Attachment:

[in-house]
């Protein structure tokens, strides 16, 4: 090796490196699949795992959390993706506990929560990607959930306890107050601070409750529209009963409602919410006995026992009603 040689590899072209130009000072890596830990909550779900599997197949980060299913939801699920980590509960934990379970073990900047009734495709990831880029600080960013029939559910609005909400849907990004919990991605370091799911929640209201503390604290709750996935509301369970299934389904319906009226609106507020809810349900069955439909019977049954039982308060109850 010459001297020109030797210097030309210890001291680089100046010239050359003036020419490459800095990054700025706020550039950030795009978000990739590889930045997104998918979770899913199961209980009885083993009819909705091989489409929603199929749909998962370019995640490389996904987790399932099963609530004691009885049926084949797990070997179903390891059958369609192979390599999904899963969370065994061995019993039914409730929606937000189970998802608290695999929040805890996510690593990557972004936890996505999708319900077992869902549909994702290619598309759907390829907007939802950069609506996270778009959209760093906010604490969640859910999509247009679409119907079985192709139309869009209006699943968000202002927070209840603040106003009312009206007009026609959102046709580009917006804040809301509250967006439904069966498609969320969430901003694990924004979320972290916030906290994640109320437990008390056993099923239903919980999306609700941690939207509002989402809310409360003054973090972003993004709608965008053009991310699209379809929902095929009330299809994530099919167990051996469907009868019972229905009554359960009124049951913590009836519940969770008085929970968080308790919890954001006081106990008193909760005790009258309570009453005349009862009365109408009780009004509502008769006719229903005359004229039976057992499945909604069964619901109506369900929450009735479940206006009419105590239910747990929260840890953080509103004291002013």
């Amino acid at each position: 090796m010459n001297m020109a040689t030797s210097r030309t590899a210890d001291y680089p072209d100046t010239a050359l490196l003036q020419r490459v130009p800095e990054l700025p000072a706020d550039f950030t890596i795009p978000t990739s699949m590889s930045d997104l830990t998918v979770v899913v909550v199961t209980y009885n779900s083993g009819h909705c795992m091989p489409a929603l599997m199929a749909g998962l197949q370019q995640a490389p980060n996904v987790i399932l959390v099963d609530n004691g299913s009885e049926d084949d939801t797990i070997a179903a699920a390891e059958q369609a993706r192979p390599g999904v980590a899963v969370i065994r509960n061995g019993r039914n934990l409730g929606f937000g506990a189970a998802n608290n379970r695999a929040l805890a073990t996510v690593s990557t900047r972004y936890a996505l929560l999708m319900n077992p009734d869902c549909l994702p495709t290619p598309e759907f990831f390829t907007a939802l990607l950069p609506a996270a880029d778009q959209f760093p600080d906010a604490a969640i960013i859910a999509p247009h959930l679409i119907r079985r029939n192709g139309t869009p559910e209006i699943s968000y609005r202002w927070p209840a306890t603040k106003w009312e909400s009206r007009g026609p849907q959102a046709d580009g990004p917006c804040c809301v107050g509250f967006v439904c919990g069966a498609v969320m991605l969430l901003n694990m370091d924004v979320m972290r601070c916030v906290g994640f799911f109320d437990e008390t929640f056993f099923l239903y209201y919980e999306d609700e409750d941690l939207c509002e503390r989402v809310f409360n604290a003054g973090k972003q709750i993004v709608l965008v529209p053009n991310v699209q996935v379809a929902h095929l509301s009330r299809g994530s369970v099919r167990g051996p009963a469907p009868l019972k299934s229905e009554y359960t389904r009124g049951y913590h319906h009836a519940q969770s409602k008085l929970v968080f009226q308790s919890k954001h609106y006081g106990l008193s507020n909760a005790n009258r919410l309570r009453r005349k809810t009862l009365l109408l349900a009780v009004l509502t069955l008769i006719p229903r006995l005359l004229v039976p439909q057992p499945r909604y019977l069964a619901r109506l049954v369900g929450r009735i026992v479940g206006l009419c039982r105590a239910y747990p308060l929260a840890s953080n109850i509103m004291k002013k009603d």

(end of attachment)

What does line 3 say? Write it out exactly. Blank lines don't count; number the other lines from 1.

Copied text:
């Amino acid at each position: 090796m010459n001297m020109a040689t030797s210097r030309t590899a210890d001291y680089p072209d100046t010239a050359l490196l003036q020419r490459v130009p800095e990054l700025p000072a706020d550039f950030t890596i795009p978000t990739s699949m590889s930045d997104l830990t998918v979770v899913v909550v199961t209980y009885n779900s083993g009819h909705c795992m091989p489409a929603l599997m199929a749909g998962l197949q370019q995640a490389p980060n996904v987790i399932l959390v099963d609530n004691g299913s009885e049926d084949d939801t797990i070997a179903a699920a390891e059958q369609a993706r192979p390599g999904v980590a899963v969370i065994r509960n061995g019993r039914n934990l409730g929606f937000g506990a189970a998802n608290n379970r695999a929040l805890a073990t996510v690593s990557t900047r972004y936890a996505l929560l999708m319900n077992p009734d869902c549909l994702p495709t290619p598309e759907f990831f390829t907007a939802l990607l950069p609506a996270a880029d778009q959209f760093p600080d906010a604490a969640i960013i859910a999509p247009h959930l679409i119907r079985r029939n192709g139309t869009p559910e209006i699943s968000y609005r202002w927070p209840a306890t603040k106003w009312e909400s009206r007009g026609p849907q959102a046709d580009g990004p917006c804040c809301v107050g509250f967006v439904c919990g069966a498609v969320m991605l969430l901003n694990m370091d924004v979320m972290r601070c916030v906290g994640f799911f109320d437990e008390t929640f056993f099923l239903y209201y919980e999306d609700e409750d941690l939207c509002e503390r989402v809310f409360n604290a003054g973090k972003q709750i993004v709608l965008v529209p053009n991310v699209q996935v379809a929902h095929l509301s009330r299809g994530s369970v099919r167990g051996p009963a469907p009868l019972k299934s229905e009554y359960t389904r009124g049951y913590h319906h009836a519940q969770s409602k008085l929970v968080f009226q308790s919890k954001h609106y006081g106990l008193s507020n909760a005790n009258r919410l309570r009453r005349k809810t009862l009365l109408l349900a009780v009004l509502t069955l008769i006719p229903r006995l005359l004229v039976p439909q057992p499945r909604y019977l069964a619901r109506l049954v369900g929450r009735i026992v479940g206006l009419c039982r105590a239910y747990p308060l929260a840890s953080n109850i509103m004291k002013k009603d």